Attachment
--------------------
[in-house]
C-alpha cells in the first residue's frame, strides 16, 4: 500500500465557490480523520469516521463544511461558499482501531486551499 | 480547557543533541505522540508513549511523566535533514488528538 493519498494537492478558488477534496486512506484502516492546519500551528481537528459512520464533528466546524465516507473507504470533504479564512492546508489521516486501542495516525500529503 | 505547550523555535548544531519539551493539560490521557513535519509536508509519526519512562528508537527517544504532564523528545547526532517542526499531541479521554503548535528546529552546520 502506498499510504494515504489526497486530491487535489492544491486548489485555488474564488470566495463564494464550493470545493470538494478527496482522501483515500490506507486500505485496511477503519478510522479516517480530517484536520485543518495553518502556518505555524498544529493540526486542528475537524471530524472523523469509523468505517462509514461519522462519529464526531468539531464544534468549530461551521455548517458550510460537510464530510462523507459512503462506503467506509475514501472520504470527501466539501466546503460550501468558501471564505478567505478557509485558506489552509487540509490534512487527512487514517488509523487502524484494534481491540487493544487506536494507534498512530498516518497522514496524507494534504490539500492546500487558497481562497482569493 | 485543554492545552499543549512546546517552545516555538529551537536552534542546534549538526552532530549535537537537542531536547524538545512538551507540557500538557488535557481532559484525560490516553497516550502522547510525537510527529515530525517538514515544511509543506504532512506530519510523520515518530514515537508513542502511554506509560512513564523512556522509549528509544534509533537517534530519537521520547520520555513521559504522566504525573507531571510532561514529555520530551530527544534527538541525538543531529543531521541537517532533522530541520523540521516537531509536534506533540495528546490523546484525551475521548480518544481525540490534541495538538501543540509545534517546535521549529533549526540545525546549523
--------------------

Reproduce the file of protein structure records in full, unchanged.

[in-house]
C-alpha cells in the first residue's frame, strides 16, 4: 500500500465557490480523520469516521463544511461558499482501531486551499 | 480547557543533541505522540508513549511523566535533514488528538 493519498494537492478558488477534496486512506484502516492546519500551528481537528459512520464533528466546524465516507473507504470533504479564512492546508489521516486501542495516525500529503 | 505547550523555535548544531519539551493539560490521557513535519509536508509519526519512562528508537527517544504532564523528545547526532517542526499531541479521554503548535528546529552546520 502506498499510504494515504489526497486530491487535489492544491486548489485555488474564488470566495463564494464550493470545493470538494478527496482522501483515500490506507486500505485496511477503519478510522479516517480530517484536520485543518495553518502556518505555524498544529493540526486542528475537524471530524472523523469509523468505517462509514461519522462519529464526531468539531464544534468549530461551521455548517458550510460537510464530510462523507459512503462506503467506509475514501472520504470527501466539501466546503460550501468558501471564505478567505478557509485558506489552509487540509490534512487527512487514517488509523487502524484494534481491540487493544487506536494507534498512530498516518497522514496524507494534504490539500492546500487558497481562497482569493 | 485543554492545552499543549512546546517552545516555538529551537536552534542546534549538526552532530549535537537537542531536547524538545512538551507540557500538557488535557481532559484525560490516553497516550502522547510525537510527529515530525517538514515544511509543506504532512506530519510523520515518530514515537508513542502511554506509560512513564523512556522509549528509544534509533537517534530519537521520547520520555513521559504522566504525573507531571510532561514529555520530551530527544534527538541525538543531529543531521541537517532533522530541520523540521516537531509536534506533540495528546490523546484525551475521548480518544481525540490534541495538538501543540509545534517546535521549529533549526540545525546549523